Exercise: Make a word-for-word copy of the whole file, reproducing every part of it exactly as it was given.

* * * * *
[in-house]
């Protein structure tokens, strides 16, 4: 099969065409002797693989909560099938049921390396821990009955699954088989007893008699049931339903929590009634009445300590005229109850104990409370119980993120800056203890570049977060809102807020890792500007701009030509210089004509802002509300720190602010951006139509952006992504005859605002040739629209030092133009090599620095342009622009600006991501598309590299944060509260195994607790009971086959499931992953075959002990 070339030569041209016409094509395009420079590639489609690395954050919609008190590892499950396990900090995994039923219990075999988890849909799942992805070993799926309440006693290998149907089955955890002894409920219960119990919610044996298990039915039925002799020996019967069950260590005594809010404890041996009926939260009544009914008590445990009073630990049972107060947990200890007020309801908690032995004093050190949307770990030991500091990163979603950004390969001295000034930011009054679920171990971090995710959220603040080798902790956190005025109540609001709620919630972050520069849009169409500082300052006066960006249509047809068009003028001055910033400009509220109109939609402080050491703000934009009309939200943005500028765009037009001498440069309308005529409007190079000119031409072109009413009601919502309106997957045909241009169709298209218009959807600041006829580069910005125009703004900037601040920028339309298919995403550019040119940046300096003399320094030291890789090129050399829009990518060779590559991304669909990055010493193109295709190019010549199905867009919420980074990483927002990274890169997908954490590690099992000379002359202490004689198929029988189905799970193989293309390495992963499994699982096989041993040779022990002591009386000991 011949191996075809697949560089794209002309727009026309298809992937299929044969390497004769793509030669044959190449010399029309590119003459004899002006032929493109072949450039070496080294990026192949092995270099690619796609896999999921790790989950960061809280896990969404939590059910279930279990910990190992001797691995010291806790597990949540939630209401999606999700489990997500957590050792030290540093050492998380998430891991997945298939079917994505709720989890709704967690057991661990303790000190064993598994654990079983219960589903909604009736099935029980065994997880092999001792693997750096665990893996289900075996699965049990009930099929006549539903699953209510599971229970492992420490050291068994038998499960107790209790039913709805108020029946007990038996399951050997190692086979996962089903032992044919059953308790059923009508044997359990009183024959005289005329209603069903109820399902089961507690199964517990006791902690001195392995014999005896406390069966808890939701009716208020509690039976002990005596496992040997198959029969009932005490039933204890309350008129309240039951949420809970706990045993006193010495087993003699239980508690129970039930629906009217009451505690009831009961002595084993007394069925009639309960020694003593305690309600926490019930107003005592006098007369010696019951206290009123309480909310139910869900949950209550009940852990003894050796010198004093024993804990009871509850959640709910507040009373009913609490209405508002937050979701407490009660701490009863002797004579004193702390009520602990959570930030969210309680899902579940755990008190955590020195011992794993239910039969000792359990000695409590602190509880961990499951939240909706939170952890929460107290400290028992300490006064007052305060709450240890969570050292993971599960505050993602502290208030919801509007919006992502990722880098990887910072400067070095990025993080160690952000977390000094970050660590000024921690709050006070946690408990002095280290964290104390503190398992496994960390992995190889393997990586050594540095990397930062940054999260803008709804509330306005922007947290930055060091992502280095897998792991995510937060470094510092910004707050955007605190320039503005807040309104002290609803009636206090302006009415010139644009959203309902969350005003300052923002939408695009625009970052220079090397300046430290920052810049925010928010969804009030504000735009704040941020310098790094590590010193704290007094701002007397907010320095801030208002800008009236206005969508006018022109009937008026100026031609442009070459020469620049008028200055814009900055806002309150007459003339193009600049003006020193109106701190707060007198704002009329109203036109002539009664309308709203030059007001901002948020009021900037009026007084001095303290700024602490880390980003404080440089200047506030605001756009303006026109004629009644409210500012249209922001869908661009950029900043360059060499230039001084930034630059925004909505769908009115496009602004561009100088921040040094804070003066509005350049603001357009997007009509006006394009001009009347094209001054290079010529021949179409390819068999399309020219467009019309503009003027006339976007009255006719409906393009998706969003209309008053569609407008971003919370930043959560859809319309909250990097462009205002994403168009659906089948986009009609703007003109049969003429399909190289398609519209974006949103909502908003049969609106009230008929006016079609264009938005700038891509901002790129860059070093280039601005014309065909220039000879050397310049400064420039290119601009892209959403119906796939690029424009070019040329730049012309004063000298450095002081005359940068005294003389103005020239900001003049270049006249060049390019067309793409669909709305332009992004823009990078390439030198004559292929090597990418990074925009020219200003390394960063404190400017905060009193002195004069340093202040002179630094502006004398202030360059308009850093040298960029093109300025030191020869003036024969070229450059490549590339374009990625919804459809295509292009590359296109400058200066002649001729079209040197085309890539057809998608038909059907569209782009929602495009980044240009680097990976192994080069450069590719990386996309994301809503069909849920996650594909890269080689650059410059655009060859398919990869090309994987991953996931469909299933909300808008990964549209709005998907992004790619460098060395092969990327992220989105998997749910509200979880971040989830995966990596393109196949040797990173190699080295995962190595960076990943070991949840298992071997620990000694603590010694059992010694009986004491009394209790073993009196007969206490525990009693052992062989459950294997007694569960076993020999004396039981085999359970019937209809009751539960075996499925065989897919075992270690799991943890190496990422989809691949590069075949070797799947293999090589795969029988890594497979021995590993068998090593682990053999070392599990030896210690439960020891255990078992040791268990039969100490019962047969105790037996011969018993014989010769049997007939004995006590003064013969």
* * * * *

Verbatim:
[in-house]
């Protein structure tokens, strides 16, 4: 099969065409002797693989909560099938049921390396821990009955699954088989007893008699049931339903929590009634009445300590005229109850104990409370119980993120800056203890570049977060809102807020890792500007701009030509210089004509802002509300720190602010951006139509952006992504005859605002040739629209030092133009090599620095342009622009600006991501598309590299944060509260195994607790009971086959499931992953075959002990 070339030569041209016409094509395009420079590639489609690395954050919609008190590892499950396990900090995994039923219990075999988890849909799942992805070993799926309440006693290998149907089955955890002894409920219960119990919610044996298990039915039925002799020996019967069950260590005594809010404890041996009926939260009544009914008590445990009073630990049972107060947990200890007020309801908690032995004093050190949307770990030991500091990163979603950004390969001295000034930011009054679920171990971090995710959220603040080798902790956190005025109540609001709620919630972050520069849009169409500082300052006066960006249509047809068009003028001055910033400009509220109109939609402080050491703000934009009309939200943005500028765009037009001498440069309308005529409007190079000119031409072109009413009601919502309106997957045909241009169709298209218009959807600041006829580069910005125009703004900037601040920028339309298919995403550019040119940046300096003399320094030291890789090129050399829009990518060779590559991304669909990055010493193109295709190019010549199905867009919420980074990483927002990274890169997908954490590690099992000379002359202490004689198929029988189905799970193989293309390495992963499994699982096989041993040779022990002591009386000991 011949191996075809697949560089794209002309727009026309298809992937299929044969390497004769793509030669044959190449010399029309590119003459004899002006032929493109072949450039070496080294990026192949092995270099690619796609896999999921790790989950960061809280896990969404939590059910279930279990910990190992001797691995010291806790597990949540939630209401999606999700489990997500957590050792030290540093050492998380998430891991997945298939079917994505709720989890709704967690057991661990303790000190064993598994654990079983219960589903909604009736099935029980065994997880092999001792693997750096665990893996289900075996699965049990009930099929006549539903699953209510599971229970492992420490050291068994038998499960107790209790039913709805108020029946007990038996399951050997190692086979996962089903032992044919059953308790059923009508044997359990009183024959005289005329209603069903109820399902089961507690199964517990006791902690001195392995014999005896406390069966808890939701009716208020509690039976002990005596496992040997198959029969009932005490039933204890309350008129309240039951949420809970706990045993006193010495087993003699239980508690129970039930629906009217009451505690009831009961002595084993007394069925009639309960020694003593305690309600926490019930107003005592006098007369010696019951206290009123309480909310139910869900949950209550009940852990003894050796010198004093024993804990009871509850959640709910507040009373009913609490209405508002937050979701407490009660701490009863002797004579004193702390009520602990959570930030969210309680899902579940755990008190955590020195011992794993239910039969000792359990000695409590602190509880961990499951939240909706939170952890929460107290400290028992300490006064007052305060709450240890969570050292993971599960505050993602502290208030919801509007919006992502990722880098990887910072400067070095990025993080160690952000977390000094970050660590000024921690709050006070946690408990002095280290964290104390503190398992496994960390992995190889393997990586050594540095990397930062940054999260803008709804509330306005922007947290930055060091992502280095897998792991995510937060470094510092910004707050955007605190320039503005807040309104002290609803009636206090302006009415010139644009959203309902969350005003300052923002939408695009625009970052220079090397300046430290920052810049925010928010969804009030504000735009704040941020310098790094590590010193704290007094701002007397907010320095801030208002800008009236206005969508006018022109009937008026100026031609442009070459020469620049008028200055814009900055806002309150007459003339193009600049003006020193109106701190707060007198704002009329109203036109002539009664309308709203030059007001901002948020009021900037009026007084001095303290700024602490880390980003404080440089200047506030605001756009303006026109004629009644409210500012249209922001869908661009950029900043360059060499230039001084930034630059925004909505769908009115496009602004561009100088921040040094804070003066509005350049603001357009997007009509006006394009001009009347094209001054290079010529021949179409390819068999399309020219467009019309503009003027006339976007009255006719409906393009998706969003209309008053569609407008971003919370930043959560859809319309909250990097462009205002994403168009659906089948986009009609703007003109049969003429399909190289398609519209974006949103909502908003049969609106009230008929006016079609264009938005700038891509901002790129860059070093280039601005014309065909220039000879050397310049400064420039290119601009892209959403119906796939690029424009070019040329730049012309004063000298450095002081005359940068005294003389103005020239900001003049270049006249060049390019067309793409669909709305332009992004823009990078390439030198004559292929090597990418990074925009020219200003390394960063404190400017905060009193002195004069340093202040002179630094502006004398202030360059308009850093040298960029093109300025030191020869003036024969070229450059490549590339374009990625919804459809295509292009590359296109400058200066002649001729079209040197085309890539057809998608038909059907569209782009929602495009980044240009680097990976192994080069450069590719990386996309994301809503069909849920996650594909890269080689650059410059655009060859398919990869090309994987991953996931469909299933909300808008990964549209709005998907992004790619460098060395092969990327992220989105998997749910509200979880971040989830995966990596393109196949040797990173190699080295995962190595960076990943070991949840298992071997620990000694603590010694059992010694009986004491009394209790073993009196007969206490525990009693052992062989459950294997007694569960076993020999004396039981085999359970019937209809009751539960075996499925065989897919075992270690799991943890190496990422989809691949590069075949070797799947293999090589795969029988890594497979021995590993068998090593682990053999070392599990030896210690439960020891255990078992040791268990039969100490019962047969105790037996011969018993014989010769049997007939004995006590003064013969």